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An employee of Wayne State University (WSU) has been diagnosed with Legionnaires’ disease, and university officials said they will respond by conducting water tests, according to news reports.

WSU is a public research university located in Detroit. The university has more than 27,000 graduate and undergraduate students.

The employee, who works in the faculty administration building, is under the care of a doctor, according to a letter written by Michael Wright, WSU’s chief of staff. “While it is very unlikely that this person contracted the disease from a campus source,” Wright wrote, “through an abundance of caution we will check the building for a potential source.”

Tests will be performed to see if Legionella bacteria is present in the system. Legionella is the bacteria that causes Legionnaires’ disease.

University officials said they also plan to review the building’s heating and cooling system to see if additional actions are required.

Students, employees or visitors to the faculty administration building who have recently suffered from or are currently suffering from pneumonia- or flu-like symptoms (see below) should seek immediate medical attention from their health-care provider.

For updates on the university’s investigation, visit http://go.wayne.edu/fab-health.

Wayne State University

A Wayne State University employee has been diagnosed with Legionnaires’ disease.

Wayne State University
prof leads Flint investigation

Coincidentally, Shawn McElmurry, an associate professor of civil and environmental engineering at WSU, has been heading a team of researchers investigating the 2016 Legionnaires’ disease outbreak in Flint, MI.

The Flint water crisis, which began in 2014, resulted in the deaths of 12 residents. More than 90 people became ill with Legionnaires’ disease.

McElmurry’s team is made up of Flint residents, Wayne State students, as well as students from other state universities. The team is receiving funding from the state of Michigan but is working independently.

Team members said they expect to have a significant portion of research completed by the end of the year.

Wayne State University:
Legionnaires’ information

Legionnaires’ disease – which is also called legionellosis and Legionella pneumonia – is similar to other types of pneumonia (an infection of the air sacs in one or both lungs that might produce fluid in the lungs).

Symptoms, which can resemble flu-like symptoms, are numerous and can include:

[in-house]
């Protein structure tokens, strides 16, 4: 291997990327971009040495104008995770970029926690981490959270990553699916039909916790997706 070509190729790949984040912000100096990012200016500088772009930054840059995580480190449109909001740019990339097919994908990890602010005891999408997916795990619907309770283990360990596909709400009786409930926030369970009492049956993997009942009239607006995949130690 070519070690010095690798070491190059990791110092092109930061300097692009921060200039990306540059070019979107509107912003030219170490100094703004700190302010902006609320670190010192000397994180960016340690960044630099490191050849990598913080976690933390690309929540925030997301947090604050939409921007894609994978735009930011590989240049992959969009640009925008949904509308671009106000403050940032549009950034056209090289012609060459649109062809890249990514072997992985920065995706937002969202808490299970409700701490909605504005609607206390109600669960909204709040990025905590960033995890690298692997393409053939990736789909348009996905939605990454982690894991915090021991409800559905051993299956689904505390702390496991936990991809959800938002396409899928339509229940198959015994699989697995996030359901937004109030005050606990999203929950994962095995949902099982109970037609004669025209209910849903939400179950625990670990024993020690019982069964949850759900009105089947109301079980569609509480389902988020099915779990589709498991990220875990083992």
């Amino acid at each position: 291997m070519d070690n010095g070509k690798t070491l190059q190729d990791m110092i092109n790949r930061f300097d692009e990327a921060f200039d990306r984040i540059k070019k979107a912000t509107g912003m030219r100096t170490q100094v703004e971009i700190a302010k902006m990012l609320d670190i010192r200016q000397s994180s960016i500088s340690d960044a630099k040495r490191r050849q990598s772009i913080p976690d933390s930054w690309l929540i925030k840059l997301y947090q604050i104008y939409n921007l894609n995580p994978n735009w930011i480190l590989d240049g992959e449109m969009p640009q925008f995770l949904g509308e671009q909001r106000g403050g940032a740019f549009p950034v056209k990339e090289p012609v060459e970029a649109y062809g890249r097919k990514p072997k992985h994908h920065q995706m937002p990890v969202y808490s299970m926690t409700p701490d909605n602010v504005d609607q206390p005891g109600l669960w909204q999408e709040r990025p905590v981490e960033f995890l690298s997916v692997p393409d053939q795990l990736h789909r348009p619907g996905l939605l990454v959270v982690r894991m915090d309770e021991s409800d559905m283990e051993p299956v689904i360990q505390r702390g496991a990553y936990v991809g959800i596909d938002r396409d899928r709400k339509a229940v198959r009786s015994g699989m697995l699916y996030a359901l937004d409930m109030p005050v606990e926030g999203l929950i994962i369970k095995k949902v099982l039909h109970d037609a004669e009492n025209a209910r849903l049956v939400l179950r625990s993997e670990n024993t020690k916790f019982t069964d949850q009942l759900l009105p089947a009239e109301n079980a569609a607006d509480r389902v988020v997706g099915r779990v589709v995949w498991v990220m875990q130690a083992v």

• cough
  • shortness of breath
  • fever
  • muscle aches
  • severe headaches
  • gastrointestinal symptoms (nausea, vomiting, diarrhea).

High-risk categories
Anyone can become ill with Legionnaires’ disease, but those most susceptible to contracting the infection include:

  • people 50 or older
  • smokers, both current and former
  • heavy drinkers of alcohol
  • people with chronic lung disease
  • people with weakened immune systems
  • patients who have received an organ transplant
  • anyone on a specific drug protocol (such as corticosteroids).

According to the Centers for Disease Control and Prevention (CDC), an estimated 25,000 cases of Legionnaires’ disease occur each year, but only 5,000 cases are reported because of the disease’s nonspecific signs and symptoms. Ten percent of those who become infected with Legionnaires’ disease will die from the infection.

Mist and vapor
Legionella bacteria (Legionella pneumophila) are contracted by inhaling microscopic water droplets, usually mist or vapor. The bacteria, which grow best in warm-water situations, are found primarily in human-made environments.

Outbreaks have been linked to a number of sources, such as:

  • hot water tanks
  • hot water heaters
  • showers
  • faucets
  • swimming pools
  • hot tubs
  • whirlpools
  • physical therapy equipment
  • mist machines
  • hand-held sprayers
  • cooling towers of air conditioning systems
  • large plumbing systems
  • water systems like those used in hospitals, nursing homes, and hotels
  • decorative fountains.

Legionnaires’ disease also can be contracted when one “aspirates” contaminated water while drinking. That is, choking or coughing while drinking can cause water to go down the wrong pipe into the lungs. That occurs very rarely.